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Tuesday, 10 November 2015

Artist removes words from ad to prove a point

What happens when you take the words out of advertising campaigns? Well, you're left with thought-prokoving and questionable images wondering what they are actually trying to sell. Photo conceptual artist Hank Willis Thomas had his work on display in New York at his Unbranded: A Century of a White Woman exhibition. The wordless advertisements have been edited by Thomas to unearth the possible meanings behind the images- without words. He strips the image of all its commerciality and leaves the reader to depict with its remains. So then, what do you think the images mean?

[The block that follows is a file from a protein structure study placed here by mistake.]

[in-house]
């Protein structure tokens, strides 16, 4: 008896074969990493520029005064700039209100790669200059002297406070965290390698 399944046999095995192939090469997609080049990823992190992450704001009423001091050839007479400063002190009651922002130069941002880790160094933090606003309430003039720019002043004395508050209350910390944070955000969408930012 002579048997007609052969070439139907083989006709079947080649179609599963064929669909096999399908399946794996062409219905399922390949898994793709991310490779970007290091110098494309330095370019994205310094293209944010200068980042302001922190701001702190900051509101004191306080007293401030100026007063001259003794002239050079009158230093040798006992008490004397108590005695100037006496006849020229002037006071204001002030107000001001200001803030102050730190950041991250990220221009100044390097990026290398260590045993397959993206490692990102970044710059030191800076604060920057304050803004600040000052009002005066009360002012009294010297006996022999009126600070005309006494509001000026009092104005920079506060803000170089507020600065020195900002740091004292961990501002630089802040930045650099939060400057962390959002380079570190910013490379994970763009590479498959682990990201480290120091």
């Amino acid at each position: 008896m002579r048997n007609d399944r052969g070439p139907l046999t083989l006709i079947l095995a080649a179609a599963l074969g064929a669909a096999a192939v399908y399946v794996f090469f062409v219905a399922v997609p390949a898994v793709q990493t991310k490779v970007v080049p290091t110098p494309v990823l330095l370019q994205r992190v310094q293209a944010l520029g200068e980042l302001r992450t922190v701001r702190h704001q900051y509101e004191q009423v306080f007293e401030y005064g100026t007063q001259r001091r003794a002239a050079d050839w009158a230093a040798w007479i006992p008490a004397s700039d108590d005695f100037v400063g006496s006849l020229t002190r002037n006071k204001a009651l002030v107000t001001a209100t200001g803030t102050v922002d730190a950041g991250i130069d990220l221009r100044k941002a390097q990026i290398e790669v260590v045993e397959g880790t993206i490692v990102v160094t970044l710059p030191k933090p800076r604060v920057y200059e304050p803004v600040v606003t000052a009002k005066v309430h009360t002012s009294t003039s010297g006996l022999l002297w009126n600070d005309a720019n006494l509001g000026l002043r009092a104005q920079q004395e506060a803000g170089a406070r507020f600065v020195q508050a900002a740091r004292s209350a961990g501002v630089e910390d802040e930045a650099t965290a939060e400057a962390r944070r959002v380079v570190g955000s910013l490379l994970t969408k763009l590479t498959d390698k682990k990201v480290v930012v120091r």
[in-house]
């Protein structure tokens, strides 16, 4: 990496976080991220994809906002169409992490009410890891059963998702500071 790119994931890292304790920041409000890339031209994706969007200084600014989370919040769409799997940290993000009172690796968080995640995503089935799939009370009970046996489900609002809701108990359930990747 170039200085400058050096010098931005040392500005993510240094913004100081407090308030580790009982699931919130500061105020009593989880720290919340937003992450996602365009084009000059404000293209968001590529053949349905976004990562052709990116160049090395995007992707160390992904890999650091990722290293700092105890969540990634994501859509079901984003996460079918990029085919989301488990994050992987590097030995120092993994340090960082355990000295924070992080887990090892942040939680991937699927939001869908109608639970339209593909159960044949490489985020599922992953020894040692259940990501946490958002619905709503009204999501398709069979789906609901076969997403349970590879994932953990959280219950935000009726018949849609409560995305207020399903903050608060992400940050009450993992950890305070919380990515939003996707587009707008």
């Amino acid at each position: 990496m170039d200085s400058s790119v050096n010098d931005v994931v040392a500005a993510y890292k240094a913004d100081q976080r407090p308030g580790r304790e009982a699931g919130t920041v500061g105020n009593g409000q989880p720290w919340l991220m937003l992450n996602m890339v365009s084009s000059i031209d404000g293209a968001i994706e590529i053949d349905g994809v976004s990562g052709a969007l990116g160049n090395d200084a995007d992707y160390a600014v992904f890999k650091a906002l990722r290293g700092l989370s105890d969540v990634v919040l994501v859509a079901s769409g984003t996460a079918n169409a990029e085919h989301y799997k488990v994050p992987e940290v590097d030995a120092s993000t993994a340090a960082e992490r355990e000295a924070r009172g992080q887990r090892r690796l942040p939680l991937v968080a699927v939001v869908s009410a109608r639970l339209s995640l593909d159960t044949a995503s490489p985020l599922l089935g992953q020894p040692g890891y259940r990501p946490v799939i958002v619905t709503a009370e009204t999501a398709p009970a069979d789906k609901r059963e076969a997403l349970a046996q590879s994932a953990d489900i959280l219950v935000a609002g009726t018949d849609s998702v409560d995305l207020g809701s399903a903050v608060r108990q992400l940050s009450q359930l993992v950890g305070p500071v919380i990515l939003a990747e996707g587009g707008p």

I wonder how we would all react if all images were stripped of their words. Our culture is so used to sexualised images creeping their way into our media, and more than often don't look twice. We react differently to the exposure of things our eyes usually don't see. 

I stumbled across these images online earlier this week as I was doing some research, and felt compelled by their rawness of the advertising industry. It's not everyday you see something so exposed; so provoking; so deep in meaning. What does the image below say to you? An advertisement selling a game (what it's trying to sell) is not what first came to mind. 

The theorist Roland Barthes says an advertising image is 'the most intentional sort of image,' and that it's message is direct and empathic. Thomas is tapping into the viewers emotions, and after taking what really is the most important part of the ad away, leaving us to think for ourselves. 

I honestly wonder how we would all react if wordless ads became a part of our society. Would we still buy the product, or would we react quicker to the deeper message lying behind the brand?